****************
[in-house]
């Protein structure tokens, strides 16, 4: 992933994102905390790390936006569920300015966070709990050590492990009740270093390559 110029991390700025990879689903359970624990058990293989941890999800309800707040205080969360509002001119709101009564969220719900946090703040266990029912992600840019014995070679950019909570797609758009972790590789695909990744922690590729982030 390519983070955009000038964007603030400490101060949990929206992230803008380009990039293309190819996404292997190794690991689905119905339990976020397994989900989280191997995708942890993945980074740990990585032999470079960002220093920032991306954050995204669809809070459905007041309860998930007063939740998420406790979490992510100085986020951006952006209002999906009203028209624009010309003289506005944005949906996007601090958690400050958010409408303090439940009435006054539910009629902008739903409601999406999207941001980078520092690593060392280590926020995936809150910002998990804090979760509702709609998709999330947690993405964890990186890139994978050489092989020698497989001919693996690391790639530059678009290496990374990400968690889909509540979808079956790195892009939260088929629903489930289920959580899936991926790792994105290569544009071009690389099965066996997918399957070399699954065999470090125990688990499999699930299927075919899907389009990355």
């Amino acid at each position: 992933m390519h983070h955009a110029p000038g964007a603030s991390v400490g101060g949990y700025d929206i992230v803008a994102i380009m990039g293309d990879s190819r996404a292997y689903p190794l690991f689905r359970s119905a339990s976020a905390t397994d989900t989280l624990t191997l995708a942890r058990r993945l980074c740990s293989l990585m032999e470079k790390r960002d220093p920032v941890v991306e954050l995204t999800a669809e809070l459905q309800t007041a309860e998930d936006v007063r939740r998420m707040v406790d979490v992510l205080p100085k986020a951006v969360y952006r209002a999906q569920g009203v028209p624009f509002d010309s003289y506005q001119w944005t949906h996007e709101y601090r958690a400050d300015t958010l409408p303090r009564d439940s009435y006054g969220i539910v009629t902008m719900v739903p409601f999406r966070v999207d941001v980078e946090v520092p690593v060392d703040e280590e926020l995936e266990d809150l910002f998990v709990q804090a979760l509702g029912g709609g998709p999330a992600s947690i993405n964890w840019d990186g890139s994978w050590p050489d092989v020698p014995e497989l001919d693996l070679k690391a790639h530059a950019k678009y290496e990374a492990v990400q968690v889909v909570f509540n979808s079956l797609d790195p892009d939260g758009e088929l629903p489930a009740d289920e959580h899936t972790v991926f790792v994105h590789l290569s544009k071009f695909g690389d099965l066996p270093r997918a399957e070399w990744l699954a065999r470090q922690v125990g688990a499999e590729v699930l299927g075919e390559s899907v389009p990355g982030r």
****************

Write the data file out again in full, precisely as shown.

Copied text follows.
[in-house]
């Protein structure tokens, strides 16, 4: 992933994102905390790390936006569920300015966070709990050590492990009740270093390559 110029991390700025990879689903359970624990058990293989941890999800309800707040205080969360509002001119709101009564969220719900946090703040266990029912992600840019014995070679950019909570797609758009972790590789695909990744922690590729982030 390519983070955009000038964007603030400490101060949990929206992230803008380009990039293309190819996404292997190794690991689905119905339990976020397994989900989280191997995708942890993945980074740990990585032999470079960002220093920032991306954050995204669809809070459905007041309860998930007063939740998420406790979490992510100085986020951006952006209002999906009203028209624009010309003289506005944005949906996007601090958690400050958010409408303090439940009435006054539910009629902008739903409601999406999207941001980078520092690593060392280590926020995936809150910002998990804090979760509702709609998709999330947690993405964890990186890139994978050489092989020698497989001919693996690391790639530059678009290496990374990400968690889909509540979808079956790195892009939260088929629903489930289920959580899936991926790792994105290569544009071009690389099965066996997918399957070399699954065999470090125990688990499999699930299927075919899907389009990355």
């Amino acid at each position: 992933m390519h983070h955009a110029p000038g964007a603030s991390v400490g101060g949990y700025d929206i992230v803008a994102i380009m990039g293309d990879s190819r996404a292997y689903p190794l690991f689905r359970s119905a339990s976020a905390t397994d989900t989280l624990t191997l995708a942890r058990r993945l980074c740990s293989l990585m032999e470079k790390r960002d220093p920032v941890v991306e954050l995204t999800a669809e809070l459905q309800t007041a309860e998930d936006v007063r939740r998420m707040v406790d979490v992510l205080p100085k986020a951006v969360y952006r209002a999906q569920g009203v028209p624009f509002d010309s003289y506005q001119w944005t949906h996007e709101y601090r958690a400050d300015t958010l409408p303090r009564d439940s009435y006054g969220i539910v009629t902008m719900v739903p409601f999406r966070v999207d941001v980078e946090v520092p690593v060392d703040e280590e926020l995936e266990d809150l910002f998990v709990q804090a979760l509702g029912g709609g998709p999330a992600s947690i993405n964890w840019d990186g890139s994978w050590p050489d092989v020698p014995e497989l001919d693996l070679k690391a790639h530059a950019k678009y290496e990374a492990v990400q968690v889909v909570f509540n979808s079956l797609d790195p892009d939260g758009e088929l629903p489930a009740d289920e959580h899936t972790v991926f790792v994105h590789l290569s544009k071009f695909g690389d099965l066996p270093r997918a399957e070399w990744l699954a065999r470090q922690v125990g688990a499999e590729v699930l299927g075919e390559s899907v389009p990355g982030r």